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The Kippah Debate

The Kippah Debate

Wearing a yarmulke is no easy decision. It signifies to the world – and to its wearer – that it sits on top of a committed Jew.


The first time that I wore a kippah outside of synagogue in Canada, I was petrified. I had just got back from Israel, where I became religious and where kippahs are about as common as cellular phones. But when I came back to Vancouver, I didn't have the courage to start wearing a kippah.

My reasons were many: I didn't have the courage to stand up to the questioning of my friends and family. I didn't have the courage to be a "model Jew" and have all of my actions judged, because I was wearing a kippah. I simply didn't have the courage to make the statement that wearing a kippah makes.

However, my first Shabbat in Vancouver, I was informed that one is not allowed to carry anything on Shabbat (in the absence of an eruv, which didn't exist). That meant that after shul I couldn't put my kippah in my pocket!

What was I going to do? I had an hour walk home! What would people think of me? I didn’t have too many options.

I thought about sprinting home so people could only see a cat-like figure rushing by them.

I thought about sprinting home so people could only see a cat-like figure rushing by them which wouldn't give them time to make out my head covering. But I realized that I was not at all cat-like, and that I could probably sprint for about a block before I would fall to the ground in convulsions. So I decided to bite the bullet and walk all the way home wearing my kippah.

During that walk home, I must have looked like an escaped mental patient with a serious case of paranoia. When someone walked by me I would think to myself, "What are you looking at? Are you looking at my kippah? What's wrong with you? Haven't you ever seen a Jewish person before? RACIST PIG!"

Actually the person walking towards me was probably thinking to himself, "This man approaching me looks like he is addicted to crack. I hope he doesn't beat me up."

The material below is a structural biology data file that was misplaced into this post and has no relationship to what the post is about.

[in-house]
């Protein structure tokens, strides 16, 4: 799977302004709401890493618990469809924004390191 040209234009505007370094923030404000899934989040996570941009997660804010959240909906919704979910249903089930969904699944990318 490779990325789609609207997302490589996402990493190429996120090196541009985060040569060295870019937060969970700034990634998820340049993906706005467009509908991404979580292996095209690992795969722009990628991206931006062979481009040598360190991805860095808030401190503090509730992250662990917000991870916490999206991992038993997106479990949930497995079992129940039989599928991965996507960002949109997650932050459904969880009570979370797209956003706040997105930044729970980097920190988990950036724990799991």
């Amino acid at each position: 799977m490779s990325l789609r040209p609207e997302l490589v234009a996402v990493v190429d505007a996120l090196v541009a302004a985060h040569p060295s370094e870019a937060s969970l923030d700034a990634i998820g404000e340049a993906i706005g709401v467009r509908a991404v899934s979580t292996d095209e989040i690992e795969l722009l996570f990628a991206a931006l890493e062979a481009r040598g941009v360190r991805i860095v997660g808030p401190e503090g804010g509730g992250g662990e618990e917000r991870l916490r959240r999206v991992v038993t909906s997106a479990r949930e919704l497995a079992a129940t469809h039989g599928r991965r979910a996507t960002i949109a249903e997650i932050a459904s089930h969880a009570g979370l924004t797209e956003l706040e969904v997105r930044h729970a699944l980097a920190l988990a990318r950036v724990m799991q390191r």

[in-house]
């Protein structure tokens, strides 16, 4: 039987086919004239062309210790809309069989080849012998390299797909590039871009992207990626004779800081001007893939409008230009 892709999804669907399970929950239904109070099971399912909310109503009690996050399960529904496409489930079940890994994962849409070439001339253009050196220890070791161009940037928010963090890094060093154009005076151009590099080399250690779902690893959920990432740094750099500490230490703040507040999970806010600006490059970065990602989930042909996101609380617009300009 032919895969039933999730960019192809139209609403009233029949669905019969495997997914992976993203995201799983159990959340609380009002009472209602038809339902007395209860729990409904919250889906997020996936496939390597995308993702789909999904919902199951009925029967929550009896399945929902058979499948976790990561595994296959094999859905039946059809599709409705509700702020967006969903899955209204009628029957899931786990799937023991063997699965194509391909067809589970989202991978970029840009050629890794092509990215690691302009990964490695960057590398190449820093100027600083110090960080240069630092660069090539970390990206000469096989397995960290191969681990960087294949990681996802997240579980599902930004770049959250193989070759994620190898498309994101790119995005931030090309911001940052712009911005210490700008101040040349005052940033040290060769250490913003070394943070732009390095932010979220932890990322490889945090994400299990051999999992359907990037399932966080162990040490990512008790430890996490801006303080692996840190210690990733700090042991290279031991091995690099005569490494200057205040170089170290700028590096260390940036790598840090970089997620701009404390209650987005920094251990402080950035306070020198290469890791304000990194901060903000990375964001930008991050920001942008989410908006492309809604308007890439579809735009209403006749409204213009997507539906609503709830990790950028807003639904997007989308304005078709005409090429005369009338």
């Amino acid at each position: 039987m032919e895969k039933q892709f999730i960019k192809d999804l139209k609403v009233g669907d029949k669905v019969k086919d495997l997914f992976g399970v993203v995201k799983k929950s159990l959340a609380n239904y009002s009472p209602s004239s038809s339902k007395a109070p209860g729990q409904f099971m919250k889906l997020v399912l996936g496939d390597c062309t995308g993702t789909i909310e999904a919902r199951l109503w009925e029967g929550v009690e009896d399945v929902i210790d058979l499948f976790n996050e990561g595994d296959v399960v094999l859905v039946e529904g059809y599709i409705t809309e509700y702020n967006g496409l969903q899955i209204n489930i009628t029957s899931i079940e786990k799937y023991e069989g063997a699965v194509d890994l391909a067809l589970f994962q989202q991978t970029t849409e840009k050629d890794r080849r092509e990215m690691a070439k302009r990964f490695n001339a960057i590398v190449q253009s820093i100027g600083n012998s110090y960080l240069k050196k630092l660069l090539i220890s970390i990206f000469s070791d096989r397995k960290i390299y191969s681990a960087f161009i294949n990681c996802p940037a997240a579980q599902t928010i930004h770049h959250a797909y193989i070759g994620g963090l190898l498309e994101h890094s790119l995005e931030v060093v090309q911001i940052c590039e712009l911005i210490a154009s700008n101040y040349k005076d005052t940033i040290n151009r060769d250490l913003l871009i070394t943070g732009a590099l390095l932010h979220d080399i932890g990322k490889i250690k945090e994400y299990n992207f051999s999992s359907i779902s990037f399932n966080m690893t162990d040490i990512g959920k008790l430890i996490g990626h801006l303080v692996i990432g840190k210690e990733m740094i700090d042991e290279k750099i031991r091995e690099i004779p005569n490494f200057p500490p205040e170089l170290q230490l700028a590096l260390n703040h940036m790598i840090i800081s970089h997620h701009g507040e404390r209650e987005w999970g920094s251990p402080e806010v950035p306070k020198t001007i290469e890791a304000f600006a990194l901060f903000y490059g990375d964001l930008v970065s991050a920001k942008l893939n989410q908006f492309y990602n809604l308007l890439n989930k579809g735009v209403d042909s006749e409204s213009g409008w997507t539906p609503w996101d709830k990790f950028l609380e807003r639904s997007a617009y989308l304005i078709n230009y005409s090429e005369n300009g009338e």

As the months and years went on I got more comfortable wearing my kippah and started wearing it almost all of the time.

But when I applied to summer internships at law firms in Vancouver I didn't wear my kippah to the interviews. "Who is going to hire me if I am wearing a kippah?" I asked myself. Despite the fact that Canada is probably the most multi-cultural, tolerant country in the world, I still couldn't do it.

But I discovered there were problems with not wearing a kippah at work.

My first day at the firm, they took me out for lunch to "The Spotted Prawn."

Since my co-workers had no reason to think that I was different, my first day at the firm, they took me out for lunch to a restaurant called "The Spotted Prawn."

While all of my co-workers ordered various shellfish dishes forbidden to me, I wanted to ask if the chef could make me a special dish -- like, perhaps, roasted water with a side dish of sliced water seasoned in water. Instead, I ended up ordering a salad, but I knew that I was still compromising my kashrut standards.

From then on, it was bag lunches for me.

For professional and spiritual reasons, I decided to move to Toronto. With my previous kippah-wearing difficulties under my belt, I was determined to go to my Toronto interviews wearing a kippah.


My first interview was in a downtown firm that I was really interested in. I got into the elevator, which was to take me to the 45th floor, a little nervous about the kippah thing but forging on courageously.

I noticed another guy in the elevator wearing a kippah as well. I felt immediately relieved. We struck up a conversation and I told him which law firm I was interviewing at.

"Oh, that is a great firm," he said. "Congratulations on getting an interview there." He paused for a second and then continued, "I should warn you. I've heard they don't really like it if people wear their yarmulkes to work."

I looked both ways as if I was going to set off the "kippah alert alarm."

My heart sank into the pit of my stomach. I am not sure if that was from hearing the news or because the elevator came to an abrupt landing on the 45th floor. I exited cautiously and looked both ways as if I was going to set off the "kippah alert alarm." I turned to the man in the elevator and thanked him for the advice.

"No problem," he said to me while he stepped out of the elevator as well.

"Good morning Mr. Rothstein," the receptionist said to my friend in the elevator. "Your 9:00 appointment is here to see you." My elevator buddy -- a partner at this firm -- winked at me and laughed. "Good luck in the interview. Come by my office when you are done if you get the chance."

My interview went well and I could see that my decision to wear a kippah was paying off already. Some of the lawyers told me, without me asking, that I would have no problem observing Shabbat at this firm, even in the winter months when Shabbat begins early.